Mobility scooters buying guide

Choosing a mobility scooter

This guide is to help you get a mobility scooter that really suits you and what you need to do. If you can visit our shop in Stamford, we are very happy to help and we won’t put you under pressure to buy.

First things first

Before you start, think about these questions:

  • Where will you use the scooter?
    • Just on the pavement?
    • On the roads?
    • Off-road on uneven terrain?
  • Will you want to put it in the car or on public transport?
  • How far will you need to go on the scooter?
  • Where will you store it when not in use?

Size and class

Folding travel scooters

The newest class of scooters can be folded into a compact unit that can be wheeled like a suitcase and loaded into a car boot in a single piece. Some use lithium batteries instead of heavier lead-acid batteries. When folded, they can be stored in a relatively small space. They are perfect for cruises or even air travel but they may have a smaller range and be less comfortable than bigger scooters.

Car boot scooters

For ease of loading into a car boot, it’s difficult to beat a scooter that can be separated into lighter parts. The individual parts will be easier to manage than a whole folded scooter, and you usually get a bigger range or better comfort for the same budget. Legally, they are Class 2 scooters and limited to 4mph for use on the pavement only.

Pavement scooters

If you want something to go on pavements around town and for shopping, then a pavement scooter is a good choice. Legally, these are Class 2 scooters with a maximum speed of 4mph. They are permitted for pavement use only and can only go on the road only where there is no pavement, or just to cross the road.

Key features of Class 2 pavement mobility scooters:

  • Generally smaller and lighter than road-going (class 3) scooters
  • Good for going into shops

Most pavement scooters can have the seat removed and the tiller folded down so they can be transported in an estate car or large car boot, but the more comfortable ones can be heavy. Hoists and ramps can be used for loading a scooter into an estate car or car boot. We are always happy to advise on the options.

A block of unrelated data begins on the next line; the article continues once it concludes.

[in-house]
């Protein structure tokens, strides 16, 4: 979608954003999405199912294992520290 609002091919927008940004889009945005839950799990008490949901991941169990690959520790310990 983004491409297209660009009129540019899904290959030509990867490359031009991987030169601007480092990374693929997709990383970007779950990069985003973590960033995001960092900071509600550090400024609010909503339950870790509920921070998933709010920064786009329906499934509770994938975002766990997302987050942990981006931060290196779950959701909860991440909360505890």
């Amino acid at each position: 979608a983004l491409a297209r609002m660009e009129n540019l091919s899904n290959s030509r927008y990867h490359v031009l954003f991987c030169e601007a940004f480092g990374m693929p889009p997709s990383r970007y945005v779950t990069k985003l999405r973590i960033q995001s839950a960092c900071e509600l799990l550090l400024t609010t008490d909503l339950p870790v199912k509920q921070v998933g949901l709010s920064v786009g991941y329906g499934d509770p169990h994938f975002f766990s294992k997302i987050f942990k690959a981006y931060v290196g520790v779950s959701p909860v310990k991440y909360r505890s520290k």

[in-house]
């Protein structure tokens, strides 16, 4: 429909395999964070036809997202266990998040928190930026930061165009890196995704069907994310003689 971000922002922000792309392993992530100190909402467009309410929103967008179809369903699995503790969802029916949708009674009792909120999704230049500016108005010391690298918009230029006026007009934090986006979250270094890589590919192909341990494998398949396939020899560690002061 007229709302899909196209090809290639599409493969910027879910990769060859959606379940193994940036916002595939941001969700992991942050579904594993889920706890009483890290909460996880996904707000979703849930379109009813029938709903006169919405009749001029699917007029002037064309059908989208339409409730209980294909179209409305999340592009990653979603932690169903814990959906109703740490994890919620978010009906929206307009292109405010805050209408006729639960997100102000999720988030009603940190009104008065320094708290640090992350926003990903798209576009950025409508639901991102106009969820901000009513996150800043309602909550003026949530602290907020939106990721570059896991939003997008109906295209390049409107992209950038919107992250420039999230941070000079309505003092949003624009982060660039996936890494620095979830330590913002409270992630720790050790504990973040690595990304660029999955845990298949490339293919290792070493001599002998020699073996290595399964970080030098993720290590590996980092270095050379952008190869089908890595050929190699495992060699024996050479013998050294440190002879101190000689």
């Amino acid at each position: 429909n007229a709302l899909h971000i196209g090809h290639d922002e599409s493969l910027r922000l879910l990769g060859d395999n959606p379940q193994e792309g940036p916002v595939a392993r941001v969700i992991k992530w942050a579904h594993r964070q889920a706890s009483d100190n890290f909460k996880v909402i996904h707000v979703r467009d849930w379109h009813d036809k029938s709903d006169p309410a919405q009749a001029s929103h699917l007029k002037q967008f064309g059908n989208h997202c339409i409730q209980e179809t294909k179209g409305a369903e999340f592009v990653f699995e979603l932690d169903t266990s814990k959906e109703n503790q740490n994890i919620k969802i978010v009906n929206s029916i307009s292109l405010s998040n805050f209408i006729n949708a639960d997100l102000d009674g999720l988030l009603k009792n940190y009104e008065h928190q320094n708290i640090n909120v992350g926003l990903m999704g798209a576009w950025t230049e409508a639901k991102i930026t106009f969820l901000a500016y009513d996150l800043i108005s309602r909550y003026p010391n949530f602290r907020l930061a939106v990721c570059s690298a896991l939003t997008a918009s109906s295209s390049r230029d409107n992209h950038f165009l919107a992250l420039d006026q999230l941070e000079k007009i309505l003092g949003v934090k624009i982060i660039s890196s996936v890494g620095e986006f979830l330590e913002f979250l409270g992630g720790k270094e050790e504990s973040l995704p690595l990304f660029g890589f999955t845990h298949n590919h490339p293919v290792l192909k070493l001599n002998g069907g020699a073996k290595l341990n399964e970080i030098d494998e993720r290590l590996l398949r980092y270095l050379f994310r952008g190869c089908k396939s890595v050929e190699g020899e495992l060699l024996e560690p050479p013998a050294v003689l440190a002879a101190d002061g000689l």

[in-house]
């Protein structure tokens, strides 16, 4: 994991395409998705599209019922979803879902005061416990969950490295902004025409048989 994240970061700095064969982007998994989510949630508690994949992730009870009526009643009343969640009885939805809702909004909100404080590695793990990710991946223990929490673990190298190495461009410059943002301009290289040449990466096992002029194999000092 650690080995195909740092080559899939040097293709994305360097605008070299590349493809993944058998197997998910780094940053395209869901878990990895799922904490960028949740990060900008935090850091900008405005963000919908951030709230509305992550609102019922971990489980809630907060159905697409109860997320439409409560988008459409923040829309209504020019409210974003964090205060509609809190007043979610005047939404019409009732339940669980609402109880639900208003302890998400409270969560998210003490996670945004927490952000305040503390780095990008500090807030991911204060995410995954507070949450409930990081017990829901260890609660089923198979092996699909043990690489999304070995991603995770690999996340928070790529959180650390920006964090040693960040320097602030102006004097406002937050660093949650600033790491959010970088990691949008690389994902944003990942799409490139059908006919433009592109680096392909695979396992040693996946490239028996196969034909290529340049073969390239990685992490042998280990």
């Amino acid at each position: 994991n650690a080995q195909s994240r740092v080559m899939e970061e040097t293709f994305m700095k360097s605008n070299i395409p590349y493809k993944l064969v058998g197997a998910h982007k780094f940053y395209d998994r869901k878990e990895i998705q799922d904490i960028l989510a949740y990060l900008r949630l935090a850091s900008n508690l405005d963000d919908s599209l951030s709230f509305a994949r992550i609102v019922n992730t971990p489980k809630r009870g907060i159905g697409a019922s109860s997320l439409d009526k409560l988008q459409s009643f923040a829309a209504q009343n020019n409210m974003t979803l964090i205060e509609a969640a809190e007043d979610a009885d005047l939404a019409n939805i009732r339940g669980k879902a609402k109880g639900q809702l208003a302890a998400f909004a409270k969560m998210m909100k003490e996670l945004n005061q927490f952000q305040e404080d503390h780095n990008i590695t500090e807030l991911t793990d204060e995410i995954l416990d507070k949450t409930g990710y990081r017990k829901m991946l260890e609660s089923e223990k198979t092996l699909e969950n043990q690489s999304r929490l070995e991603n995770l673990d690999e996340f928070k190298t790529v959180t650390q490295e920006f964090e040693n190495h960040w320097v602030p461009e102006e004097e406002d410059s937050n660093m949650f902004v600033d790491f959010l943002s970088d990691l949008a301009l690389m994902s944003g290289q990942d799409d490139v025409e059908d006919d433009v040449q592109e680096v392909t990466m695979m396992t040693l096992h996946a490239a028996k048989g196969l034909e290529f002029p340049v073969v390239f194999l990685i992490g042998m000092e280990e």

Road-going scooters

If you want to go on the roads as well as the pavement, have better comfort and travel greater distances, then a class 3 scooter will be more suitable.

Mobility scooters permitted for going on the road are Class 3 vehicles. Legally, they are speed limited to 8mph for the road and 4mph for the pavement. They must have lights, mirrors, brakes, horn, indicators etc. and should be registered with DVLA, although there’s no road fund licence payable. You must be age 14 or over to drive one, but you don’t need a driving licence.

Key features of class 3 road-going mobility scooters:

  • Larger, heavier and more stable than class 2
  • They will probably require a ramp or hoist to lift them into a vehicle
  • Some can go off-road and handle rough ground

Off-road scooters

If you plan to use your scooter on tracks and unpaved paths, then it’s worth considering a more specialised off-road scooter. These have better suspension and wheels that are big enough to deal with uneven ground. They are very stable and extremely comfortable as road-going scooters.

Will it suit you?

The ideal scooter should suit your size and weight, as well as your ability to manage the controls. Here are some key points to check:

  • All scooters have a maximum load rating. Make sure it is suitable for your weight.
  • Check that the seat size and legroom are suitable for you
  • Consider how much back support and seat padding you need
  • Make sure you can easily reach and manage the controls
  • Some of the very lightweight mobility scooters may not be suitable if you have problems with balance.

It really is best to come in and test drive some different models to see what suits you.

Practicality and storage

All mobility scooters need to be kept in a dry place under cover. A garage or dry shed with with power for keeping the batteries topped up is ideal and smaller scooters may be best brought indoors. The battery pack for folding and boot scooters can generally be removed for charging, and these will require less storage space.

The very minimum for outside storage is a rain-proof cover and a dry paved area. Rain and moisture penetrating the electronics can quickly cause expensive damage, and moisture coming up from an unpaved area can soon condense inside a cover causing corrosion and mould.

Proper storage is essential to preserve your investment in a scooter. We are happy to advise on scooter storage options.